While economists have long advocated charging urban motorists for use of congested road space at peak periods, the idea of road pricing has only recently been implemented in practice. How successful are existing pricing schemes in Singapore, London, and Stockholm, and what lessons can be learned from experience in these cities?
The Experience of Area Licenses and Cordon Tolling to Date
November 22, 2010
The idea of introducing a corrective charge or tax to account for a negative externality goes back to Arthur Pigou. Area licenses and cordon tolling, a kind of Pigouvian charge aimed at reducing traffic congestion, help to correct the congestion externality with the added benefit of being clear and simple for drivers to understand.
With area licenses, drivers are charged for being in a certain area at certain times of the day, regardless of how many times they come and go from that area, how much time they spend in it, or how much they drive in it. Cordon tolls charge drivers when they cross a geographical boundary that typically surrounds the most congested area in town. They may be charged when they cross in or out, or in both directions, usually only during certain times of the day. Like with an area license, the charge is not linked to the time or distance travelled within the cordoned area.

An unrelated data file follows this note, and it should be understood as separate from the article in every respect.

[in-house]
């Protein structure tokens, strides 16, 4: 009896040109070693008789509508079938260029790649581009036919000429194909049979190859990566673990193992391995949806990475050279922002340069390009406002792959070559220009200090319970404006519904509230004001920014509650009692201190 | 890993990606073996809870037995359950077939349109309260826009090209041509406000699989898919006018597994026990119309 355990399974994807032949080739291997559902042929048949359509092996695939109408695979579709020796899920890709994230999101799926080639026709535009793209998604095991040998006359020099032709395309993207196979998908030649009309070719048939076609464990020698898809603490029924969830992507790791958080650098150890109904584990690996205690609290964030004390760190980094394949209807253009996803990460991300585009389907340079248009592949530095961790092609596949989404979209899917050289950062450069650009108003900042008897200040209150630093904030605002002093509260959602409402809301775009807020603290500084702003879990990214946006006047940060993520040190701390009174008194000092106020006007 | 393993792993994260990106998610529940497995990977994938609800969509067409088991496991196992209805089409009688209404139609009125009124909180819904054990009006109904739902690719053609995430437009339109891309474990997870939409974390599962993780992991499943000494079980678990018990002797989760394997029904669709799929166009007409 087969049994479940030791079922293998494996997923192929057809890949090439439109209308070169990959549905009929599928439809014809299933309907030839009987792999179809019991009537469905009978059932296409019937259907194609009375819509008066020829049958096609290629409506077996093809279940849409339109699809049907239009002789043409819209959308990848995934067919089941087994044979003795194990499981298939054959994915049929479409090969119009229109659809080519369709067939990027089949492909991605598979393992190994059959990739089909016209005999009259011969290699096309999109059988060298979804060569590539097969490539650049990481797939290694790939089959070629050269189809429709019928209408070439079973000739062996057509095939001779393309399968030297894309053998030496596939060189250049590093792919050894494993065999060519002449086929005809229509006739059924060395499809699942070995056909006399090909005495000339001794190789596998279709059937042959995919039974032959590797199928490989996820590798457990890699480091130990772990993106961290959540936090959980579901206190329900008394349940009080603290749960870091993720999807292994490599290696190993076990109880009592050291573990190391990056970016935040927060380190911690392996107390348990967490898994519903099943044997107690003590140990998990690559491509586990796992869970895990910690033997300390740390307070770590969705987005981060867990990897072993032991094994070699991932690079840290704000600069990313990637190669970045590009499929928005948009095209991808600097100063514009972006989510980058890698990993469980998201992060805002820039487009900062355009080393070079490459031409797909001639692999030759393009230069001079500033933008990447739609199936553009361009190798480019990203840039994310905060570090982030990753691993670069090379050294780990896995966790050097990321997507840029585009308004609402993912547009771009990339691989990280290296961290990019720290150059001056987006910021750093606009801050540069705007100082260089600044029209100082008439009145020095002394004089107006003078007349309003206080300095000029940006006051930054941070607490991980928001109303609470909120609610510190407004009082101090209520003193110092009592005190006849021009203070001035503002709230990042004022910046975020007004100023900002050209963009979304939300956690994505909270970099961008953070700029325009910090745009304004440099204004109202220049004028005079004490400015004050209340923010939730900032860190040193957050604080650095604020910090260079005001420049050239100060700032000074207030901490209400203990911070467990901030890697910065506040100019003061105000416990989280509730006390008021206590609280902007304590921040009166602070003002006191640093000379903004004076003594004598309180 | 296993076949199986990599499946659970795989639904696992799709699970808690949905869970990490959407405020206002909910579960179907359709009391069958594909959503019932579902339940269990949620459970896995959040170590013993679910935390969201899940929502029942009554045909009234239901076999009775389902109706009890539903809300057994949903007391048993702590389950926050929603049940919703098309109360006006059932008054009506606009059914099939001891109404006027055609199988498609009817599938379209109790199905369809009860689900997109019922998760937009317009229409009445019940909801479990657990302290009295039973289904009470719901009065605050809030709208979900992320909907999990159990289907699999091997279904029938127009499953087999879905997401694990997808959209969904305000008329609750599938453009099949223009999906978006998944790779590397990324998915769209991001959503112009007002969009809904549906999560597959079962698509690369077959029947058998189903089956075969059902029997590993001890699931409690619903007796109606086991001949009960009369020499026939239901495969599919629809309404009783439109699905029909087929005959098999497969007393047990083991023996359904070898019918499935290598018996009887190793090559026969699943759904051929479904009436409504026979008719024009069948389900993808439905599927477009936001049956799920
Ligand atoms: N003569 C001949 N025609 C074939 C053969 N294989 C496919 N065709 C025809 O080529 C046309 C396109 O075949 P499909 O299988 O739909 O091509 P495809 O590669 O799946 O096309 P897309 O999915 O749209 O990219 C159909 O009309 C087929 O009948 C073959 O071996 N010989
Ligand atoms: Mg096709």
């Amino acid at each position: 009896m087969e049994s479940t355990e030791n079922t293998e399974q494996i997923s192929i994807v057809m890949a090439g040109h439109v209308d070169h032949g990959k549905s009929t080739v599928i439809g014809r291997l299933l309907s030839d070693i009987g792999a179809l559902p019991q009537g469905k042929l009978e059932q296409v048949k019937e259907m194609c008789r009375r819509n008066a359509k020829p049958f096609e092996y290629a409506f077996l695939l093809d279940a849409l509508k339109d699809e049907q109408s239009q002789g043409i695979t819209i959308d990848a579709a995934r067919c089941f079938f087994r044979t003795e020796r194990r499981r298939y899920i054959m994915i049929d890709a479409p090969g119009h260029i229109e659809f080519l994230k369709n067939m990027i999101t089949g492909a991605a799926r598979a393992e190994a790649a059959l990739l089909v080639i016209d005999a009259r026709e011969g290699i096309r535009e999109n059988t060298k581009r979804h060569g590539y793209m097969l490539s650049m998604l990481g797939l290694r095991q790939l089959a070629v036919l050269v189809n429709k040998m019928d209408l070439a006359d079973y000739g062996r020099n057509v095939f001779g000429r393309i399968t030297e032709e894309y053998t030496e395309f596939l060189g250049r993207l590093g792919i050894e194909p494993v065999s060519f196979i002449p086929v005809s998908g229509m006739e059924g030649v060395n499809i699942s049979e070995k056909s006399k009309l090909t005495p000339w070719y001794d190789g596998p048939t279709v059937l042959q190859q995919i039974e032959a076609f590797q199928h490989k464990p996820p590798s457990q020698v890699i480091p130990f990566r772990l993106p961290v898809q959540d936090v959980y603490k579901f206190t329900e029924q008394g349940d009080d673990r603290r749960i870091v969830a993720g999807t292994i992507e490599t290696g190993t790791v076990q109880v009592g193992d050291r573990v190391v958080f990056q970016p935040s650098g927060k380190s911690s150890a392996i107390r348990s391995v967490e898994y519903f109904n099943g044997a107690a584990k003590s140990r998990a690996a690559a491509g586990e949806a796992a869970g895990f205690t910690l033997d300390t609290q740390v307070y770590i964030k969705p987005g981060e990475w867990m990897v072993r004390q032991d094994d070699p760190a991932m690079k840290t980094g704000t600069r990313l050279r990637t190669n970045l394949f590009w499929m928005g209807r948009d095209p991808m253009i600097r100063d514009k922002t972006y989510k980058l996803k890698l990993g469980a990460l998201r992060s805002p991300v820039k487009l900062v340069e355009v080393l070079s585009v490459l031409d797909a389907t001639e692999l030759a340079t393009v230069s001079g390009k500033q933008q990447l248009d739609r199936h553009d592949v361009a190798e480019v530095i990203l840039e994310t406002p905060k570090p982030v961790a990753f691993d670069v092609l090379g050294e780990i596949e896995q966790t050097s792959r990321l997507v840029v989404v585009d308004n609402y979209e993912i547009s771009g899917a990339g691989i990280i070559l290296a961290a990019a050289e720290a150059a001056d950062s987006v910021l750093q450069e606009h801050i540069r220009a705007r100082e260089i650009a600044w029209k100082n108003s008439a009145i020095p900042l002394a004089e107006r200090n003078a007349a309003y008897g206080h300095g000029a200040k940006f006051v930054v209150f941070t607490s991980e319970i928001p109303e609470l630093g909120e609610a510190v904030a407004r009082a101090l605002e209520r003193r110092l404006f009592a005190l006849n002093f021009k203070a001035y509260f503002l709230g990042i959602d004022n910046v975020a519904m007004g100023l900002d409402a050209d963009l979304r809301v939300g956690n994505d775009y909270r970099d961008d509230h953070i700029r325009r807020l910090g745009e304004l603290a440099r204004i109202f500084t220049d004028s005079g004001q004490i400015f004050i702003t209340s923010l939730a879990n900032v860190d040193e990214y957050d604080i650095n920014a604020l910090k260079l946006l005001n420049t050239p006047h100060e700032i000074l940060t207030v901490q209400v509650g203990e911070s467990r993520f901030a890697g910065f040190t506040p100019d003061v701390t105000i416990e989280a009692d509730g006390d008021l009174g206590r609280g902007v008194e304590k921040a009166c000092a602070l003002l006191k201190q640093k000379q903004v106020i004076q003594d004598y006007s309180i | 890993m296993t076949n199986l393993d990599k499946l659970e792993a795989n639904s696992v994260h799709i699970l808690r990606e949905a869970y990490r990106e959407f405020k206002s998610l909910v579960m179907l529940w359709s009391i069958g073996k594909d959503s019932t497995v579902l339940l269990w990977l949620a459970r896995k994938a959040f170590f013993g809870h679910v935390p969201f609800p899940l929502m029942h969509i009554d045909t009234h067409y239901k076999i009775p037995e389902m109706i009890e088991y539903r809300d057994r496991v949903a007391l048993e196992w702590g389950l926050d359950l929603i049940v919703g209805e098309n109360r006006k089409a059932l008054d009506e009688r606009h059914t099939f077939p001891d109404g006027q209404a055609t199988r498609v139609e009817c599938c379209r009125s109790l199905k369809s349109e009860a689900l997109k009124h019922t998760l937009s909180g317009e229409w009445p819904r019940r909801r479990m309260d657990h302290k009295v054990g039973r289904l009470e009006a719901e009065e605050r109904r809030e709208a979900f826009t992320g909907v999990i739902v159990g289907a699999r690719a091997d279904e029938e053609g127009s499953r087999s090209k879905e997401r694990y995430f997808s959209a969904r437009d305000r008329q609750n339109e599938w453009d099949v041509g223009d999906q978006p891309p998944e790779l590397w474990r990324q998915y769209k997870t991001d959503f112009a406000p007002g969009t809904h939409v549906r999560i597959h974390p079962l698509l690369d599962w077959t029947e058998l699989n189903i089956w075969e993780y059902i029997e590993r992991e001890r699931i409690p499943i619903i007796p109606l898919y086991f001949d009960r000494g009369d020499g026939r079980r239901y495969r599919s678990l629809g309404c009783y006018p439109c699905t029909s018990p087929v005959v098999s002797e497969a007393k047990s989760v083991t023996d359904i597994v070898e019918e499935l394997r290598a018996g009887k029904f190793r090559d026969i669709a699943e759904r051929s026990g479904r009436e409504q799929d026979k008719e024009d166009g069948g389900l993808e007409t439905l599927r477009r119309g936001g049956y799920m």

Singapore pioneered a paper area license in 1975, and turned it into an electronic system in 1998. London implemented an area license in 2003. Stockholm introduced a cordon toll in 2007. All three projects succeeded in reducing traffic congestion and increasing speeds.